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Hello! Have you ever wanted a good adventure hat, need a unique hat for a costume or just wanted a new fashion statement? Well then this instructable is for you! I am going to show you how to make your own leather hat! It takes some doing but it sure pays off in the end, so let's get started!

If you are just getting into leather work, I wouldn't recommend trying to make a whole hat right off the bat. But by all means go ahead and try. If you are new, I would recommend looking at these instructables to learn all of the basic skills needed for this project, actually I would strongly recommend looking at these because they are very good, and I will not be teaching you any of those skills in this instructable. This is for hats, not basic leather working skills, so read up!

How to Prepare Leather for Sewing

Comparing Leather Finishes

How to Dye Leather

How to make Folds in Leather

How to Saddle Stitch Leather

How to Burnish Leather

How to Cut Leather

(Not in order of importance, I just can't re-arrange them so this is how they are.)

Step 1: Tools and Materials

After going through those tutorials, it is time to begin!

You will need most of the tools pictured above plus something to wet the leather for tooling (also something to dye your leather with, and gloves if you are going to dye it). The edge following groover, awl, E-600 glue, and the six prong punch aren't really necessary, but they are very helpful.

Material wise, you don't need much. Leather, obviously, waxed thread, leather sewing needles, leather dye and sealer. I use Veg tanned sides from Tandy leather. They usually run about 30$ each. They are more than enough for a good sized hat. If you don't know what that is, or if you would even like working with it, go to Tandy or other another leather supply store and ask them, they will gladly help you.

There are hundreds of colors of leather dye, and just as many types of said dyes. I used oil dye and an acrylic sealer for my hats but it is completely personal preference. Go to a leather store and look around, ask someone who works there, you will learn a lot.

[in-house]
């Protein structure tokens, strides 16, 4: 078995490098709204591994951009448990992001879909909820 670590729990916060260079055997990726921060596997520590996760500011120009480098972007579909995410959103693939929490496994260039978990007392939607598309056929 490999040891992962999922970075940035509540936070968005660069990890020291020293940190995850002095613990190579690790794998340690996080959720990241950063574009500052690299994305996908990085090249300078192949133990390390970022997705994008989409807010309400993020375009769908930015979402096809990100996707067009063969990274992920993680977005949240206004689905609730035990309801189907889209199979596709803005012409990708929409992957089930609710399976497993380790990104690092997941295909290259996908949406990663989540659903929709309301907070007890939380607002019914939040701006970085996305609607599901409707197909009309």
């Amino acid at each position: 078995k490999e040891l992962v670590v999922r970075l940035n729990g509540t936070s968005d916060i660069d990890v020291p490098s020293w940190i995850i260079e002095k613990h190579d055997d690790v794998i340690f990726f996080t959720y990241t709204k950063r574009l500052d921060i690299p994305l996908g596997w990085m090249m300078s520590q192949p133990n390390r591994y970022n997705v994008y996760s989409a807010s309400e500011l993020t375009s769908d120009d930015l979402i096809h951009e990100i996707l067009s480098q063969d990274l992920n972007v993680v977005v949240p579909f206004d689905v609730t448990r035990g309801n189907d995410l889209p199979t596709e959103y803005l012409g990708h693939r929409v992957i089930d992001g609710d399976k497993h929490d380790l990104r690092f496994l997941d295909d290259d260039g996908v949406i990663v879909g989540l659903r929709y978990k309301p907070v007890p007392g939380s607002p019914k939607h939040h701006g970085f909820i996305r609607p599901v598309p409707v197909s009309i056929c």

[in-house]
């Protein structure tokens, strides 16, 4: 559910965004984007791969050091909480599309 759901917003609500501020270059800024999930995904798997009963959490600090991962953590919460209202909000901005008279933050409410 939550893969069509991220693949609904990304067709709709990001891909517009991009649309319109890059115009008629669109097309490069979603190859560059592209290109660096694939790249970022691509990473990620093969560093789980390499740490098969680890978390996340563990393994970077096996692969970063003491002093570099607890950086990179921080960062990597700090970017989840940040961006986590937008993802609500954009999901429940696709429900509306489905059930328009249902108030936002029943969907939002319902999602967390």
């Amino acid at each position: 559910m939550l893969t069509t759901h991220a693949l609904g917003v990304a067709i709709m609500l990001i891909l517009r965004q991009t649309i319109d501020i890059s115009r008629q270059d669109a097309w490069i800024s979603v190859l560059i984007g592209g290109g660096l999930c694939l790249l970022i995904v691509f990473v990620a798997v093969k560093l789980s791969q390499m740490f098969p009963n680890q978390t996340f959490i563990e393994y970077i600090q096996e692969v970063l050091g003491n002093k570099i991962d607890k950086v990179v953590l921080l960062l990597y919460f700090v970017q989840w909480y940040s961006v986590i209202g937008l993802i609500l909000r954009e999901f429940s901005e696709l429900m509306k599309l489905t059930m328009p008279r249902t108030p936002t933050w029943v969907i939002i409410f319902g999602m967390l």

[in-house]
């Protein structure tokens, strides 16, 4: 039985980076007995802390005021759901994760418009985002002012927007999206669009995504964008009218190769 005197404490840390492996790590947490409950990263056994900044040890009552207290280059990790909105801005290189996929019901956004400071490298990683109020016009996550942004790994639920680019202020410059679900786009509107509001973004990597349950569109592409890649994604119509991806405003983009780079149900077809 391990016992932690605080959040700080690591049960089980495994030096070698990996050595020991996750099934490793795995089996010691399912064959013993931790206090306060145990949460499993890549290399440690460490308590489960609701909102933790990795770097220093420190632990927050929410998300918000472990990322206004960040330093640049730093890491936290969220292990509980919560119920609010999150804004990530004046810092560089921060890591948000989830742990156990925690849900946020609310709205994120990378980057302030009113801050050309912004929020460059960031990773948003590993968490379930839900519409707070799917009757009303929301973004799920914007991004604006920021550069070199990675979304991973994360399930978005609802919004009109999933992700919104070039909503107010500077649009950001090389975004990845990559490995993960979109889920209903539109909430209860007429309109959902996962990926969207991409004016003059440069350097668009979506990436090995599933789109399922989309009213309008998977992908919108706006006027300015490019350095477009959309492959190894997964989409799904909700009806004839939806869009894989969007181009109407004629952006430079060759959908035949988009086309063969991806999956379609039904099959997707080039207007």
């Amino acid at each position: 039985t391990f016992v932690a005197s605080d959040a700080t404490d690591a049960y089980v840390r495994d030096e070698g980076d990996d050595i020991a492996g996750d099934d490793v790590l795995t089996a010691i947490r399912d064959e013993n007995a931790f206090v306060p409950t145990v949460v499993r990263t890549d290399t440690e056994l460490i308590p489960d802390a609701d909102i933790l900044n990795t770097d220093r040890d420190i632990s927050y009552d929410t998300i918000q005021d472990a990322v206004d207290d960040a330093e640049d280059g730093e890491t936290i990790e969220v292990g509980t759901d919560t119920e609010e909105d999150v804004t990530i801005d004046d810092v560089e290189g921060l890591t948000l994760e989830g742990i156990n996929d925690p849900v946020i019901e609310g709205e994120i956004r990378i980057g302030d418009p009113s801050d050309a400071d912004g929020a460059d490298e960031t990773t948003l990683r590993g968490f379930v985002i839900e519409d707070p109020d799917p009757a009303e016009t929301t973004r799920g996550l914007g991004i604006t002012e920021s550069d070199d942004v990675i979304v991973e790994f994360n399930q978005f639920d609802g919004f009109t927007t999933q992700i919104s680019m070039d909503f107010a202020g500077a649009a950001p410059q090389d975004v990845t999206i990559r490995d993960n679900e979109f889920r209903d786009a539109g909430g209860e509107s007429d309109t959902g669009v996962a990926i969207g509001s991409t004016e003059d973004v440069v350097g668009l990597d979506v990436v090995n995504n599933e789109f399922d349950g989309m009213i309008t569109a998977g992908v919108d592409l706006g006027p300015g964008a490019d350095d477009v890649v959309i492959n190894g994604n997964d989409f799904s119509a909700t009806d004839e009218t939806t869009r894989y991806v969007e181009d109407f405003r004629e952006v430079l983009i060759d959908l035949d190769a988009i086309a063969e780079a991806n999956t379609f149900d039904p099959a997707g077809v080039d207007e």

Step 2: Picking a Style

There are hundreds of thousands hat styles in the world. Not all of them are good for leather. Hats that turn out well in leather tend to be simpler and smaller, but don't let me stop you, pick one and start thinking! Most hats you can figure out with a little time and effort. Also keep in mind the size, shape and, weight of the hat because they all play a part in how the hat will turn out. Also size changes the amount of time it takes to make. Bigger hat= more stitching= more work. But don't let that hold you back, be creative! I personally have made a fedora and two top hats. So it is up to you! For this instructable I will be making a pork pie style hat because I like that hat, and it has a nice, simple shape.

Step 3: Patterning

Here comes the tricky bit, Patterning! This take a bit of practise so don't give up! A little time spent on this will save you a ton of time later. So here it goes.

After you have decided what hat you would like to make, it is time to start measuring. Start with the circumference of your head. Then add about 1-2 inches to account for the shrinkage of the the leather (you will most likely have to turn the hat inside out by soaking it in water so that will make the hat shrink). Then, start sketching! I use Autodesk Inventor Professional 2015 for my patterns but you can just sketch them up yourself, or find a pre-made pattern and scale it to your noggin. I have included the pdfs of my Pork Pie hat patterns I did not include the side because it is just a rectangle (which is 25.18 inches long and 5.75 inches tall.) and can't fit on a piece of printer paper.

*After making the hat, it turns out the height should be a little less so if you are making this hat, make the rectangle 4 inches tall instead of 5.75, also make the brim larger.

Step 4: Cutting the Pieces

After transferring your pattern onto the leather it is time to cut them out. Since I had to split my brim into four pieces I could use my leather scissors on all of the pieces, which I think is the easiest way to go, but it is up to you because hey, it's your hat. (I used my rotary tool on the side because it was quicker but I could have used scissors.)

*I ended up needing to cut small triangles out of my brim to make it curl so if you want to make this hat, keep that in mind.

Step 5: Punching and Stitching

Next is the most time consuming, stressful and tedious part of it all. THE STITCHING!!!